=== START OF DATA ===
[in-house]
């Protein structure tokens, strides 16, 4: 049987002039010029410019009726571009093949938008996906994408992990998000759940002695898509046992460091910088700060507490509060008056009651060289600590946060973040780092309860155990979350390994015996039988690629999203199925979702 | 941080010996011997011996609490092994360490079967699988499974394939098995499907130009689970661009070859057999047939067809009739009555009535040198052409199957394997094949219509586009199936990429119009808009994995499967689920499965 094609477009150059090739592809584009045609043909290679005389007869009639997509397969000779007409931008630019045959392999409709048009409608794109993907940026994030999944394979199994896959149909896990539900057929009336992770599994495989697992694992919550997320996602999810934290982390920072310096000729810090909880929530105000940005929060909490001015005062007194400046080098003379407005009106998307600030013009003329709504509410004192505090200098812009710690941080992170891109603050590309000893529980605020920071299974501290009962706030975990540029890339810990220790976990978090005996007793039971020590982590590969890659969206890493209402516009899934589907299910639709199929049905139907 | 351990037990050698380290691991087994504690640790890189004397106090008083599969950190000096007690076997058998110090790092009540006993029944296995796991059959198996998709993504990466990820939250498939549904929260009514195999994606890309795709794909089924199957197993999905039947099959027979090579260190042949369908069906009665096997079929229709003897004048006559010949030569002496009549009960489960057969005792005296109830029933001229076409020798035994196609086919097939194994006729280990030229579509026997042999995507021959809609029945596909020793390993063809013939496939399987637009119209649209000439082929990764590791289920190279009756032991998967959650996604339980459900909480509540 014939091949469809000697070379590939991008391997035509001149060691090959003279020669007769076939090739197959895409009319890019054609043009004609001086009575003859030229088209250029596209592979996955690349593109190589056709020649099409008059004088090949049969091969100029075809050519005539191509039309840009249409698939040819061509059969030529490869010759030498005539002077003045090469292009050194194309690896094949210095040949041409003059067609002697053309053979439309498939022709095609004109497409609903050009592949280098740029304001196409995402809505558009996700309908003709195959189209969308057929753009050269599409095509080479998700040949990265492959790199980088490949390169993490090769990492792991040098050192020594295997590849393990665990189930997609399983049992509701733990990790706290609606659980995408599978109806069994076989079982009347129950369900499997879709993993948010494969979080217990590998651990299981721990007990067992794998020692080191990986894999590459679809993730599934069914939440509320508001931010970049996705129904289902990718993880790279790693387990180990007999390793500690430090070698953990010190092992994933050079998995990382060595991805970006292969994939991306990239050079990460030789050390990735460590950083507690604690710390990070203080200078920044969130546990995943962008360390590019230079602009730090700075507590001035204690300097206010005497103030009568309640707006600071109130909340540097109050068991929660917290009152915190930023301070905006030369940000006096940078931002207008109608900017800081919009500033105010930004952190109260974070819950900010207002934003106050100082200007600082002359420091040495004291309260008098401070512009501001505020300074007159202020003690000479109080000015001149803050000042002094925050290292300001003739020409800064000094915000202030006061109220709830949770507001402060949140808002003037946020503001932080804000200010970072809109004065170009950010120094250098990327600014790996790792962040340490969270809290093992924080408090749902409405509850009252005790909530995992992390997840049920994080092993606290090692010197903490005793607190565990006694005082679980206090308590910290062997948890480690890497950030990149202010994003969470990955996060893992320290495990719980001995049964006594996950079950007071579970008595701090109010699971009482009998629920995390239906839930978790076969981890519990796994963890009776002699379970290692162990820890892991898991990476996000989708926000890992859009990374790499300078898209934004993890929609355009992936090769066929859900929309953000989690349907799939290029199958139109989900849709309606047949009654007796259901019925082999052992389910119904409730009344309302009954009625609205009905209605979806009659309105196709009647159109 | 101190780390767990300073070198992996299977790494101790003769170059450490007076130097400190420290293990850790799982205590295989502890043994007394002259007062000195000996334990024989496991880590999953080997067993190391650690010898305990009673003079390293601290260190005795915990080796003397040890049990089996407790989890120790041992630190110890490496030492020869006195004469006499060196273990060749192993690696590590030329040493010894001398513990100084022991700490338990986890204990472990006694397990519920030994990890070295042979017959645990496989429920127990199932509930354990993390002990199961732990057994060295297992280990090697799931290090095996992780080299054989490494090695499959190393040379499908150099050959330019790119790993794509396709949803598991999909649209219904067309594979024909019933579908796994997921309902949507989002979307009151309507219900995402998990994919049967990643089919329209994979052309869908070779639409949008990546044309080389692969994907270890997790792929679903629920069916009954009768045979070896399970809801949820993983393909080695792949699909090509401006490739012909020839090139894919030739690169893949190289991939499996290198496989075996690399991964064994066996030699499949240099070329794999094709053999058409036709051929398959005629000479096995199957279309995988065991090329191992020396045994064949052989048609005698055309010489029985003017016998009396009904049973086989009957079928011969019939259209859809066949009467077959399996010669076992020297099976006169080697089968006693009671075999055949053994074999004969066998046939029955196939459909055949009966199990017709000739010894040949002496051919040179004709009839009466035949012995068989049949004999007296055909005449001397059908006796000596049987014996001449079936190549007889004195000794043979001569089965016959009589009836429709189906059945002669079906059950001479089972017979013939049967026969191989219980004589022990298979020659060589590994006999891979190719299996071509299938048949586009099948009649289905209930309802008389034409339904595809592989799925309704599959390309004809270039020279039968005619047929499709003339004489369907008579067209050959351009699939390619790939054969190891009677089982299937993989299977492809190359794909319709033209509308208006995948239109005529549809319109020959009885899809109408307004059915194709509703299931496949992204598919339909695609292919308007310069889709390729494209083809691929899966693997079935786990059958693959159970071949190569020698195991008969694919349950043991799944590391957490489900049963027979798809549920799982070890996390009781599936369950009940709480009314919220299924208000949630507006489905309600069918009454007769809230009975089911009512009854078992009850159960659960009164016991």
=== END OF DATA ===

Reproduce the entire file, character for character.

[in-house]
């Protein structure tokens, strides 16, 4: 049987002039010029410019009726571009093949938008996906994408992990998000759940002695898509046992460091910088700060507490509060008056009651060289600590946060973040780092309860155990979350390994015996039988690629999203199925979702 | 941080010996011997011996609490092994360490079967699988499974394939098995499907130009689970661009070859057999047939067809009739009555009535040198052409199957394997094949219509586009199936990429119009808009994995499967689920499965 094609477009150059090739592809584009045609043909290679005389007869009639997509397969000779007409931008630019045959392999409709048009409608794109993907940026994030999944394979199994896959149909896990539900057929009336992770599994495989697992694992919550997320996602999810934290982390920072310096000729810090909880929530105000940005929060909490001015005062007194400046080098003379407005009106998307600030013009003329709504509410004192505090200098812009710690941080992170891109603050590309000893529980605020920071299974501290009962706030975990540029890339810990220790976990978090005996007793039971020590982590590969890659969206890493209402516009899934589907299910639709199929049905139907 | 351990037990050698380290691991087994504690640790890189004397106090008083599969950190000096007690076997058998110090790092009540006993029944296995796991059959198996998709993504990466990820939250498939549904929260009514195999994606890309795709794909089924199957197993999905039947099959027979090579260190042949369908069906009665096997079929229709003897004048006559010949030569002496009549009960489960057969005792005296109830029933001229076409020798035994196609086919097939194994006729280990030229579509026997042999995507021959809609029945596909020793390993063809013939496939399987637009119209649209000439082929990764590791289920190279009756032991998967959650996604339980459900909480509540 014939091949469809000697070379590939991008391997035509001149060691090959003279020669007769076939090739197959895409009319890019054609043009004609001086009575003859030229088209250029596209592979996955690349593109190589056709020649099409008059004088090949049969091969100029075809050519005539191509039309840009249409698939040819061509059969030529490869010759030498005539002077003045090469292009050194194309690896094949210095040949041409003059067609002697053309053979439309498939022709095609004109497409609903050009592949280098740029304001196409995402809505558009996700309908003709195959189209969308057929753009050269599409095509080479998700040949990265492959790199980088490949390169993490090769990492792991040098050192020594295997590849393990665990189930997609399983049992509701733990990790706290609606659980995408599978109806069994076989079982009347129950369900499997879709993993948010494969979080217990590998651990299981721990007990067992794998020692080191990986894999590459679809993730599934069914939440509320508001931010970049996705129904289902990718993880790279790693387990180990007999390793500690430090070698953990010190092992994933050079998995990382060595991805970006292969994939991306990239050079990460030789050390990735460590950083507690604690710390990070203080200078920044969130546990995943962008360390590019230079602009730090700075507590001035204690300097206010005497103030009568309640707006600071109130909340540097109050068991929660917290009152915190930023301070905006030369940000006096940078931002207008109608900017800081919009500033105010930004952190109260974070819950900010207002934003106050100082200007600082002359420091040495004291309260008098401070512009501001505020300074007159202020003690000479109080000015001149803050000042002094925050290292300001003739020409800064000094915000202030006061109220709830949770507001402060949140808002003037946020503001932080804000200010970072809109004065170009950010120094250098990327600014790996790792962040340490969270809290093992924080408090749902409405509850009252005790909530995992992390997840049920994080092993606290090692010197903490005793607190565990006694005082679980206090308590910290062997948890480690890497950030990149202010994003969470990955996060893992320290495990719980001995049964006594996950079950007071579970008595701090109010699971009482009998629920995390239906839930978790076969981890519990796994963890009776002699379970290692162990820890892991898991990476996000989708926000890992859009990374790499300078898209934004993890929609355009992936090769066929859900929309953000989690349907799939290029199958139109989900849709309606047949009654007796259901019925082999052992389910119904409730009344309302009954009625609205009905209605979806009659309105196709009647159109 | 101190780390767990300073070198992996299977790494101790003769170059450490007076130097400190420290293990850790799982205590295989502890043994007394002259007062000195000996334990024989496991880590999953080997067993190391650690010898305990009673003079390293601290260190005795915990080796003397040890049990089996407790989890120790041992630190110890490496030492020869006195004469006499060196273990060749192993690696590590030329040493010894001398513990100084022991700490338990986890204990472990006694397990519920030994990890070295042979017959645990496989429920127990199932509930354990993390002990199961732990057994060295297992280990090697799931290090095996992780080299054989490494090695499959190393040379499908150099050959330019790119790993794509396709949803598991999909649209219904067309594979024909019933579908796994997921309902949507989002979307009151309507219900995402998990994919049967990643089919329209994979052309869908070779639409949008990546044309080389692969994907270890997790792929679903629920069916009954009768045979070896399970809801949820993983393909080695792949699909090509401006490739012909020839090139894919030739690169893949190289991939499996290198496989075996690399991964064994066996030699499949240099070329794999094709053999058409036709051929398959005629000479096995199957279309995988065991090329191992020396045994064949052989048609005698055309010489029985003017016998009396009904049973086989009957079928011969019939259209859809066949009467077959399996010669076992020297099976006169080697089968006693009671075999055949053994074999004969066998046939029955196939459909055949009966199990017709000739010894040949002496051919040179004709009839009466035949012995068989049949004999007296055909005449001397059908006796000596049987014996001449079936190549007889004195000794043979001569089965016959009589009836429709189906059945002669079906059950001479089972017979013939049967026969191989219980004589022990298979020659060589590994006999891979190719299996071509299938048949586009099948009649289905209930309802008389034409339904595809592989799925309704599959390309004809270039020279039968005619047929499709003339004489369907008579067209050959351009699939390619790939054969190891009677089982299937993989299977492809190359794909319709033209509308208006995948239109005529549809319109020959009885899809109408307004059915194709509703299931496949992204598919339909695609292919308007310069889709390729494209083809691929899966693997079935786990059958693959159970071949190569020698195991008969694919349950043991799944590391957490489900049963027979798809549920799982070890996390009781599936369950009940709480009314919220299924208000949630507006489905309600069918009454007769809230009975089911009512009854078992009850159960659960009164016991």